In the example, I split the clients into 3 different queues. In this case, when Client 1 starts to process too many tasks, it will "only" affect 33,(3)% of the other tenants. Does not fix the problem, but definitely makes it a bit less painful (at least for some users).
This is something I did not see in any articles, but I've learned from one of our projects. You can actually come up with better ideas for sharding, than the client id.
As an example, we could have a default queue for processing tasks, but we can also add a queue for our "enterprise" tenants. Next to that, we can come up with queues for tenants that are known for high load and just process them next to the default queue.
In the project I worked for, there was a special "spike" queue, that was activated by a rate-limiting mechanism. If the system detected that a tenant was queueing too many tasks, he was moved to a "spike" queue.
Easy, elegant, powerful and not always possible. Just create an automation (using Cloudformation or Terraform), that sets up a queue for each new tenant. You can consider this to be the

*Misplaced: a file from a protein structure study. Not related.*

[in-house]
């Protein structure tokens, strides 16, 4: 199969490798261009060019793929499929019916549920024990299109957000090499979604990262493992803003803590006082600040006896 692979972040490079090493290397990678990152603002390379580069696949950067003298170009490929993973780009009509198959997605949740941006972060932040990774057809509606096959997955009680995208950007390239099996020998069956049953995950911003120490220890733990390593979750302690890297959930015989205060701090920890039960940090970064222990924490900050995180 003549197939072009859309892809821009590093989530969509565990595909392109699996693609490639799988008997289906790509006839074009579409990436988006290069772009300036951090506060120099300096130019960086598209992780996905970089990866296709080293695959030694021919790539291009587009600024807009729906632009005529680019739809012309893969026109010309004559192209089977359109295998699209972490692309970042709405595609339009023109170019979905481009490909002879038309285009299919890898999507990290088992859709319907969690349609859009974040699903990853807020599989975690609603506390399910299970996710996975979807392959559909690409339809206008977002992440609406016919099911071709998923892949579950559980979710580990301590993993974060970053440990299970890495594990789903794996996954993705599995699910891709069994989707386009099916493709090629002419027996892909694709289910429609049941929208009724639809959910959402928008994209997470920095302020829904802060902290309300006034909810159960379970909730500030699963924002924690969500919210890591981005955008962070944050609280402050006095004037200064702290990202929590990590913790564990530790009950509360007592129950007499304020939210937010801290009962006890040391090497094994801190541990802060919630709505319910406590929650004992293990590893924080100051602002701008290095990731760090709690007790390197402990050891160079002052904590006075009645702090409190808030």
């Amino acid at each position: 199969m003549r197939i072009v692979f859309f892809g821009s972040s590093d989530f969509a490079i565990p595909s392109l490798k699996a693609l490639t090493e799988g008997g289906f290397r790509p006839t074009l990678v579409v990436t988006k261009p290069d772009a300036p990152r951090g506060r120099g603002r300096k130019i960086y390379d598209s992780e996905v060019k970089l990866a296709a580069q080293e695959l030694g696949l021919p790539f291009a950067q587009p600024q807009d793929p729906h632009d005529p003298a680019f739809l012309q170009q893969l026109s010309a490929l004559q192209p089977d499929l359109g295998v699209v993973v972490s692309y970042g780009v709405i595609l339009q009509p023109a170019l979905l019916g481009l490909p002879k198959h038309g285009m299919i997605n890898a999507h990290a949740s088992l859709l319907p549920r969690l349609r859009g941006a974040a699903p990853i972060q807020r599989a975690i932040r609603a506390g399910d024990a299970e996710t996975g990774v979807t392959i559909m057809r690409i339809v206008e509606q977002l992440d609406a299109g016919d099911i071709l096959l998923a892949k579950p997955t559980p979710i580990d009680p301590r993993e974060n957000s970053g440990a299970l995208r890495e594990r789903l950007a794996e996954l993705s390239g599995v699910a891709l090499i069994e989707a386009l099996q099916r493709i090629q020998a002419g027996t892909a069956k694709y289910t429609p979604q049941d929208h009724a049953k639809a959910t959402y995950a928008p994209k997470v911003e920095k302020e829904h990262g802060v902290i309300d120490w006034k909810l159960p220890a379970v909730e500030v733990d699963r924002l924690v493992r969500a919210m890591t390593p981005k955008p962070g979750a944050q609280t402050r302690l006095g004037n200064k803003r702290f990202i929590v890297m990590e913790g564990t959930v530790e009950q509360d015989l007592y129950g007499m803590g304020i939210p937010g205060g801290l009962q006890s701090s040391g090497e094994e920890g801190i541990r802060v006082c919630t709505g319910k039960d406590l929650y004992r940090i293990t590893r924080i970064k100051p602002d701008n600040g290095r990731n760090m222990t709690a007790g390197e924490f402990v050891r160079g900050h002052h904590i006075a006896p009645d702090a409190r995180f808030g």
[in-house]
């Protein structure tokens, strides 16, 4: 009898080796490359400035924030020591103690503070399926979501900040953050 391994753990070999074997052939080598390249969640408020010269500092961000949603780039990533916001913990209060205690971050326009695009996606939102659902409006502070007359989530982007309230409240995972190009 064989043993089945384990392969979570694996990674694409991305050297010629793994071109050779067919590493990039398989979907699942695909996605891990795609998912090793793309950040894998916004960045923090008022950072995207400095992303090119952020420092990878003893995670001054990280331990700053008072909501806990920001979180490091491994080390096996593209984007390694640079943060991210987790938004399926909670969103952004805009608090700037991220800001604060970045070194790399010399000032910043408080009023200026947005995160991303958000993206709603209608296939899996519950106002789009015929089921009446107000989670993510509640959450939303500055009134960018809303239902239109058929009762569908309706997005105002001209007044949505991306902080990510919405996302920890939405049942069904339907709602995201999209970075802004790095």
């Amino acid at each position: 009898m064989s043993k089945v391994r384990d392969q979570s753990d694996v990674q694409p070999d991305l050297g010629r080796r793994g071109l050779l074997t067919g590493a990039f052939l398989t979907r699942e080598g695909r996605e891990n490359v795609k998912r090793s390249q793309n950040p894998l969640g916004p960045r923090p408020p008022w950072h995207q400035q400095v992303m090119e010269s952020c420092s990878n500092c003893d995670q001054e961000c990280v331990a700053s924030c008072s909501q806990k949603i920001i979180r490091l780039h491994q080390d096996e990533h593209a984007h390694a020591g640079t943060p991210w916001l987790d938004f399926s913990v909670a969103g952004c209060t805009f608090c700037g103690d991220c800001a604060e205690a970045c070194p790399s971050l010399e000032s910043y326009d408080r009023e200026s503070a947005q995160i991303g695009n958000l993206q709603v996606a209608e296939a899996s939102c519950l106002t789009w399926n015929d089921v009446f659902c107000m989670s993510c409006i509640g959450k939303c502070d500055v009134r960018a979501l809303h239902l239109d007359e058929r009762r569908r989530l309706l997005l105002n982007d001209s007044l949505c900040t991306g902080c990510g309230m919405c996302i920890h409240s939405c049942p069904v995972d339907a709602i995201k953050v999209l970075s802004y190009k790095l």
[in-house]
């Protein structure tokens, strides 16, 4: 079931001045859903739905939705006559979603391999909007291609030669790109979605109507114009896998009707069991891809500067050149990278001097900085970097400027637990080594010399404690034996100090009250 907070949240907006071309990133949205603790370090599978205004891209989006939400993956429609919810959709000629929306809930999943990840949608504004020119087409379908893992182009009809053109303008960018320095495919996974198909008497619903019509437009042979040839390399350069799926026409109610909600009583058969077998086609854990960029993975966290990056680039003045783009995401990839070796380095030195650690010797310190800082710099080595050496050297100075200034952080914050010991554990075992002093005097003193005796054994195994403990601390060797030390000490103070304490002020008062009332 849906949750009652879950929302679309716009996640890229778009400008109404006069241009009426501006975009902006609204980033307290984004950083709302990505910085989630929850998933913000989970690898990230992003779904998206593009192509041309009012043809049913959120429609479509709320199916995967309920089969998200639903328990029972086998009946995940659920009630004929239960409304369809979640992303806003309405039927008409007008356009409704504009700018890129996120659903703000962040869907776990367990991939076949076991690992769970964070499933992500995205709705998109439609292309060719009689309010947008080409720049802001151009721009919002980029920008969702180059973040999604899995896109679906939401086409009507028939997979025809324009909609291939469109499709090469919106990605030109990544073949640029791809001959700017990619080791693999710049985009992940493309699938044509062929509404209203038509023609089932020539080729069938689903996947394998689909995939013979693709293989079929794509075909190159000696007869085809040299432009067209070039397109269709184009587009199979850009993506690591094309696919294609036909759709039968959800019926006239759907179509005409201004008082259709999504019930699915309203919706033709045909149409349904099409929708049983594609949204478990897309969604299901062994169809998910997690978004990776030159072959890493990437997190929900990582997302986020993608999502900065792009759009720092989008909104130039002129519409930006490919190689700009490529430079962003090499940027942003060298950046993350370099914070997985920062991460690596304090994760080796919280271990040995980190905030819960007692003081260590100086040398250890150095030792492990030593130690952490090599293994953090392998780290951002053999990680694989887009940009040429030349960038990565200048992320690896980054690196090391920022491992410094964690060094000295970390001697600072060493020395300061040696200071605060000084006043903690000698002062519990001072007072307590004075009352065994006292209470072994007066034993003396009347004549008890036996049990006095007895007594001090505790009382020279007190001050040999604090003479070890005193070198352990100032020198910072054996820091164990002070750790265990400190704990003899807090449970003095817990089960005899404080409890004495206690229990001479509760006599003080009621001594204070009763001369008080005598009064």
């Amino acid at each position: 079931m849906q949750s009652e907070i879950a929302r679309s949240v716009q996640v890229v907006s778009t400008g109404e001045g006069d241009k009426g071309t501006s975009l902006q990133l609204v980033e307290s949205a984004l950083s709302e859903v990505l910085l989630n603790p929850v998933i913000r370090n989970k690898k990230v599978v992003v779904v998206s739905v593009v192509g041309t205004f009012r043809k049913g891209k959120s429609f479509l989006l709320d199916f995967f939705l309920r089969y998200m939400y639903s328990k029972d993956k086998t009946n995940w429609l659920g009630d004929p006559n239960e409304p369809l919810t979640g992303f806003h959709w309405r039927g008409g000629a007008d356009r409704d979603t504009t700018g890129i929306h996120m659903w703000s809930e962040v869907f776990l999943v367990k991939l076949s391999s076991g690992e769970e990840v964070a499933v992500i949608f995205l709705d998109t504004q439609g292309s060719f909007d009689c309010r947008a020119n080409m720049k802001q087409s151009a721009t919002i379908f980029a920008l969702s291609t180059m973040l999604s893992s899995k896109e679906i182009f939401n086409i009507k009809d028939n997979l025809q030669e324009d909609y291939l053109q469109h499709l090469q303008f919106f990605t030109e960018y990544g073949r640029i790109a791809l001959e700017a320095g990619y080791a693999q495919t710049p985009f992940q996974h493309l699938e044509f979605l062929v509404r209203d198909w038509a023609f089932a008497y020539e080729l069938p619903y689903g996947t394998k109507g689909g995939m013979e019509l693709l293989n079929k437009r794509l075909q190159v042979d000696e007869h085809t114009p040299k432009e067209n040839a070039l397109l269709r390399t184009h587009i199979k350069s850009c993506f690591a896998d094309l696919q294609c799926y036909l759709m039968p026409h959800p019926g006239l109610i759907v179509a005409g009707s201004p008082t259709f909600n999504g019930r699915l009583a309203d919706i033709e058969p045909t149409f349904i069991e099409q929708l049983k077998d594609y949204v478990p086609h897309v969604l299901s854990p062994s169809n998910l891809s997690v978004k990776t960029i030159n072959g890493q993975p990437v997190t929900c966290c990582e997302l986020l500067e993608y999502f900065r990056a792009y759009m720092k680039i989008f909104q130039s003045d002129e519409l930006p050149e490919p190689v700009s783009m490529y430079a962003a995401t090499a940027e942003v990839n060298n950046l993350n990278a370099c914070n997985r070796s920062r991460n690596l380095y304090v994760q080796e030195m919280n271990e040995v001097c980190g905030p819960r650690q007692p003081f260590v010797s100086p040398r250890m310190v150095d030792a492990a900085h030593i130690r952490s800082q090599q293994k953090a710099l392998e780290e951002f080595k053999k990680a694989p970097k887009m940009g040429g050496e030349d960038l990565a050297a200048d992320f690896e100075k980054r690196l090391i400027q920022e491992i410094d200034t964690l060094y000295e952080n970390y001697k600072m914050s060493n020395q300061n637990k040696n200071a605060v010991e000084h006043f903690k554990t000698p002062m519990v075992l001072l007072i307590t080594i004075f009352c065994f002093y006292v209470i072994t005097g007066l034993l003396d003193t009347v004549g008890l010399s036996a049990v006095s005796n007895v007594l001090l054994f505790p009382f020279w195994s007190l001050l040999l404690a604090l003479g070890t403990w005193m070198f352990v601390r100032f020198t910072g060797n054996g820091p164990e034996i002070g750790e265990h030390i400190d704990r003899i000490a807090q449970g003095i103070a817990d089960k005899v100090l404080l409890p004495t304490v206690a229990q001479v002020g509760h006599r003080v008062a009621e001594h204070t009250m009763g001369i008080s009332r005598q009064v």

Silo approach described in the partitioning SaaS part above.
This is probably the perfect solution if you do not have too many tenants, and there won't be too many new each month/day.
In our case, we had thousands of tenants register every week, so a per-tenant queue was not an option. It would be a nightmare to manage, but also we would hit the limit of SQS queues within one week.
Another question is how to handle that many queues. Well, there are at least two options:
If the customers pay enough, you could run a consumer for each of them. Not perfect, but I think it would fit the Silo approach quite well.
You could implement a
slimconsumer that iterates through all the queues, and fetches max one new task from each tenant queue, then forwards the task to one shared queue. The "output" queue is then connected to your consumers - shared across all tenants. This approach is described by Simone Carriero in his article.
This is our case, and before I describe it I would like to underline, that it fits our needs, and might be considered a bit controversial. Yet, it has worked perfectly for over two years now ;)
A bit of background on what we had to handle:
- We have quite a lot of new tenants every week;
- Each new tenant starts by importing data from an external system;
- An import might be just a few elements, but might also be thousands of them;
- Data is imported from an external system that has rate limits — both for us and each of our tenants;
- So when we hit the rate limit for Tenant A, we can usually still process Tenant B.
A "Default" approach to this would be to queue each element, as each of them needs to be fetched from the external API, and then processed.